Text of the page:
Cherry-picking a recipe, lifting it out of whatever mass of associations it might have for a culture and making it theirs, has been Feniger and Milliken’s m.o. since 1981, when they debuted City Café, a tiny restaurant nestled amid the punk boutiques on Melrose. I rememb-er its more self-conscious sequel, CITY—a white-on-white icebox where diners watched live feeds of the kitchen crew—as the only restaurant where I’ve been asked how I wanted my pork cooked. With Border Grill they found their footing. The question for me has been whether, even as the enterprise grew, their feet were too firmly planted—whether they’d been passed by: There are hipper places, like Más Malo, the downtown hot spot where you can have vegan menudo, a $12 flight of salsa, and all the fancy cocktails you desire. There are more authentic ones, too, from the humble mom-and-pop joint where you can have a gorgeous grilled snook in the style of Nayarit to Jimmy Shaw’s Lotería. And of course there’s John Sedlar, a chef I probably mention too much, whose high-end survey of Latin food at Rivera bristles with intelligence and integrity. After all these years Feniger and Milliken can no longer be considered cutting edge; they are, in fact, an L.A. institution.

The location of their latest outpost isn’t the prettiest. If the two-story concrete-and-glass structure were on a stretch of Van Nuys Boulevard instead of downtown, we’d call it a nice strip mall. A Johnny Rockets and a La Salsa give the building an impersonal look, but the restaurant’s sign—its filigreed B and G swooping like something Zorro might have scrawled from the saddle with his sword—cheers things up. Terra-cotta-colored parasols and a burst of oilcloth-covered tables announce the entrance. Inside, TVs flicker at the bar. Cartoonish murals decorate the walls. The downbeat of the Buena Vista Social Club reverberates through the cavernous interior as you sip your margarita—a wicked lick of top-shelf tequila behind a citrusy veil. Even in this windowless space, vibrancy reigns.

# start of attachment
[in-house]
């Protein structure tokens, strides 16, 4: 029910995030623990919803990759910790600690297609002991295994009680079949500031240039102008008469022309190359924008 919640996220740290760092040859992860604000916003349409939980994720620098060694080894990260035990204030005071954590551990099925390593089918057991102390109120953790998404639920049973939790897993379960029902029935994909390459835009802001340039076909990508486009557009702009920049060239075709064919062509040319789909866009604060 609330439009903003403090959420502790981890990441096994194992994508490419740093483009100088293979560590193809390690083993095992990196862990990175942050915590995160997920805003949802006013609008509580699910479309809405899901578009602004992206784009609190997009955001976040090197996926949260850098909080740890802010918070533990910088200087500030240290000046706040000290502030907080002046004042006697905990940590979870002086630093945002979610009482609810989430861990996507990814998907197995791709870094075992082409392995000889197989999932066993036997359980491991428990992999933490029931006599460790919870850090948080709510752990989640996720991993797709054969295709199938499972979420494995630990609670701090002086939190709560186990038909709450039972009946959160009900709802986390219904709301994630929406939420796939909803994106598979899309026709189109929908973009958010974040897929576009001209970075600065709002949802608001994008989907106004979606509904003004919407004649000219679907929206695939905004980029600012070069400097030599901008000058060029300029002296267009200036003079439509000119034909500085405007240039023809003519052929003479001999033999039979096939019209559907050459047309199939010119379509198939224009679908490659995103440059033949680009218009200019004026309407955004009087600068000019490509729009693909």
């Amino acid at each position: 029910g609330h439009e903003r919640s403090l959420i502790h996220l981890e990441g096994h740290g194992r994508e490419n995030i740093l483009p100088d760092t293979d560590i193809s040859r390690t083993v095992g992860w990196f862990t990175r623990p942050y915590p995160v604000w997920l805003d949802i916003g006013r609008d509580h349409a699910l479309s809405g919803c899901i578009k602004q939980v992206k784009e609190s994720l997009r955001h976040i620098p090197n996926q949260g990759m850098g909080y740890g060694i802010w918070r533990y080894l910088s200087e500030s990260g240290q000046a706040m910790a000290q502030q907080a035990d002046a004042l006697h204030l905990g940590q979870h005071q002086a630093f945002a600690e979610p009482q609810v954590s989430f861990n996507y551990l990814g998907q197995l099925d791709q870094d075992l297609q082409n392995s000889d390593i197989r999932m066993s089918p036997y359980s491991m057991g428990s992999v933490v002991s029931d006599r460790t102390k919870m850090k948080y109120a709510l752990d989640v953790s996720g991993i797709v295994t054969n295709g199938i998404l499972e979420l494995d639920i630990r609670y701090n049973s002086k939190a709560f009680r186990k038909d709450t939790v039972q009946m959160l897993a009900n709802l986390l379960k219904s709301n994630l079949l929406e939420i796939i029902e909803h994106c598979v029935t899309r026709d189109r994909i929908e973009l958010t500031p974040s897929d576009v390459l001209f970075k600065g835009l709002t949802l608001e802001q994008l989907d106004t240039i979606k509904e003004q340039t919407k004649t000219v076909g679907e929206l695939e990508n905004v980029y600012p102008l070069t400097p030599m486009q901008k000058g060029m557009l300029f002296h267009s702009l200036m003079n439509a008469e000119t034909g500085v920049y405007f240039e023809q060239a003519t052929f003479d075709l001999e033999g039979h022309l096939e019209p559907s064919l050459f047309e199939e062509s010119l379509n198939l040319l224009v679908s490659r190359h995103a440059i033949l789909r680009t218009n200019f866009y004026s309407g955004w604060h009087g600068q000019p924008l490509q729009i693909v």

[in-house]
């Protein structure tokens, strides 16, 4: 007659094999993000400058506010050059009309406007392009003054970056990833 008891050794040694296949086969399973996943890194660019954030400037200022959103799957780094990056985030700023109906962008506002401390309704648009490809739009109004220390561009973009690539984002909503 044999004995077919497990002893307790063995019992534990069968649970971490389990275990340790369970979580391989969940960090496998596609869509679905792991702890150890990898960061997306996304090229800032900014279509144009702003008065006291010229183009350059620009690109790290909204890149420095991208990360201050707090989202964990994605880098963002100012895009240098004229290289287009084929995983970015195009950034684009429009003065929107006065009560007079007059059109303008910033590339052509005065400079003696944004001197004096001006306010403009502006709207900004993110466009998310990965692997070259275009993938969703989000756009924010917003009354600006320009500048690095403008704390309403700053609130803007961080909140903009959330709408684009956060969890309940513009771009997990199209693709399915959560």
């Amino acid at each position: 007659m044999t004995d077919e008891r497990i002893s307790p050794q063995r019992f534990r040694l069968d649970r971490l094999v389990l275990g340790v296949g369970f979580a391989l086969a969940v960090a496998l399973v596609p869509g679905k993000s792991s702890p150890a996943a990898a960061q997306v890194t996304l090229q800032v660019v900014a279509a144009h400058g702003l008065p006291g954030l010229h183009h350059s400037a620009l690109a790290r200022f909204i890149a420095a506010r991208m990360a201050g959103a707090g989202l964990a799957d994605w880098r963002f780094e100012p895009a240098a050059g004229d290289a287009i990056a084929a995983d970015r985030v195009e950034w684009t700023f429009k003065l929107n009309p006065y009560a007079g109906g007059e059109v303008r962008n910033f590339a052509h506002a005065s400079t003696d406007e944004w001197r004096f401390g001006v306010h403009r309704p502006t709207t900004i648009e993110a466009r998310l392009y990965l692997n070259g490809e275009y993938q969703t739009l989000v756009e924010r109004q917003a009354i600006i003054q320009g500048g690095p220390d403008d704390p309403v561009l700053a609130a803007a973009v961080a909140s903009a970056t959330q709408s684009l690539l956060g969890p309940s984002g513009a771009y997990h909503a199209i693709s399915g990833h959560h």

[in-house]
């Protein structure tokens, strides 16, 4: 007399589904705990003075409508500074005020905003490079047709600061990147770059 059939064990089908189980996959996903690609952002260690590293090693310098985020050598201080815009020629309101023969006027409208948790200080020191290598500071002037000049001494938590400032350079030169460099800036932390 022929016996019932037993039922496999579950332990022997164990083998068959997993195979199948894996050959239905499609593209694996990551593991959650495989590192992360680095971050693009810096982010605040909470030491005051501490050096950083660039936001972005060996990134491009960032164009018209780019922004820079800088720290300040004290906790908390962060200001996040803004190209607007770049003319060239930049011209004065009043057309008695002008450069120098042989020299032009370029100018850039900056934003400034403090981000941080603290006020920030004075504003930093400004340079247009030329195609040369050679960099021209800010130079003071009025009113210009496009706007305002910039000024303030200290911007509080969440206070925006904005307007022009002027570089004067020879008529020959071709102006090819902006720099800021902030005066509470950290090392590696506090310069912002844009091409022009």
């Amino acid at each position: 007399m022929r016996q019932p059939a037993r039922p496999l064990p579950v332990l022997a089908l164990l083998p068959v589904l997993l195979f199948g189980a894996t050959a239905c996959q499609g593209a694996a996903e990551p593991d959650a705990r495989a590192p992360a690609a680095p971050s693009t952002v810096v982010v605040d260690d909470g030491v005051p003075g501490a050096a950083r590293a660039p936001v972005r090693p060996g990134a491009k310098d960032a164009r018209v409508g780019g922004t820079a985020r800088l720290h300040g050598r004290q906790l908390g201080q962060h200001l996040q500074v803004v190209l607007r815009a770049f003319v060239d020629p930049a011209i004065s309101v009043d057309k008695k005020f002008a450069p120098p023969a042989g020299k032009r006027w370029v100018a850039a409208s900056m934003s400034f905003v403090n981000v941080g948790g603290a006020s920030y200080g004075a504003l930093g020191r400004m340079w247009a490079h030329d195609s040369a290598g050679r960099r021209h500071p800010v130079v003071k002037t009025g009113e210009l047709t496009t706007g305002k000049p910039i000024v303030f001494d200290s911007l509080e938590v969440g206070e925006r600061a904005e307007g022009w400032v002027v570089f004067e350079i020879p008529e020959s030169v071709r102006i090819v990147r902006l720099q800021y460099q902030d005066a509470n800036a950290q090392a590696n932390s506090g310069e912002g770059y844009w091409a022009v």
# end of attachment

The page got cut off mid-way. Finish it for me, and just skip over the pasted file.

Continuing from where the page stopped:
At its best Feniger and Milliken’s cook-ing has a joyful quality, an enthusiastic curiosity that can bring new focus to any preparation. The menu has a section devoted to quesadillas, a standby you’ve had a hundred times but not like this. The mix of manchego, cotija, and panela cheeses provides an oozing complexity that the kitchen can embellish with wild mushrooms and epazote (a traditional herb), musky poblanos, or carne asada. My favorite has been the special that came with slivered dried figs, their sweetness underscored by the warm, yielding interior and the crispness of the blistered tortilla.

There has never been anything dis-tant and ethnographic about the pair’s approach; Feniger and Milliken are still able to draw you into the richness of Mexican cuisine through the ingredients. The sides, here called “platillos,” reveal a fascination that is as engaged as ever. The fried plantains, their natural sugars brought out and caramelized, have the starchy heft of a staple; the quinoa salad—moist and lush with diced red onions—has something bracing and necessary about it. As ubiquitous as ceviche is, here it comes off as an exploration: In the Baja version, they artfully cube shrimp so that the chunks of flesh maintain their bite; in the Peruvian, aji amarillo chiles and sliced tilapia are arranged on plantain chips, the lime set off with a hint of ginger.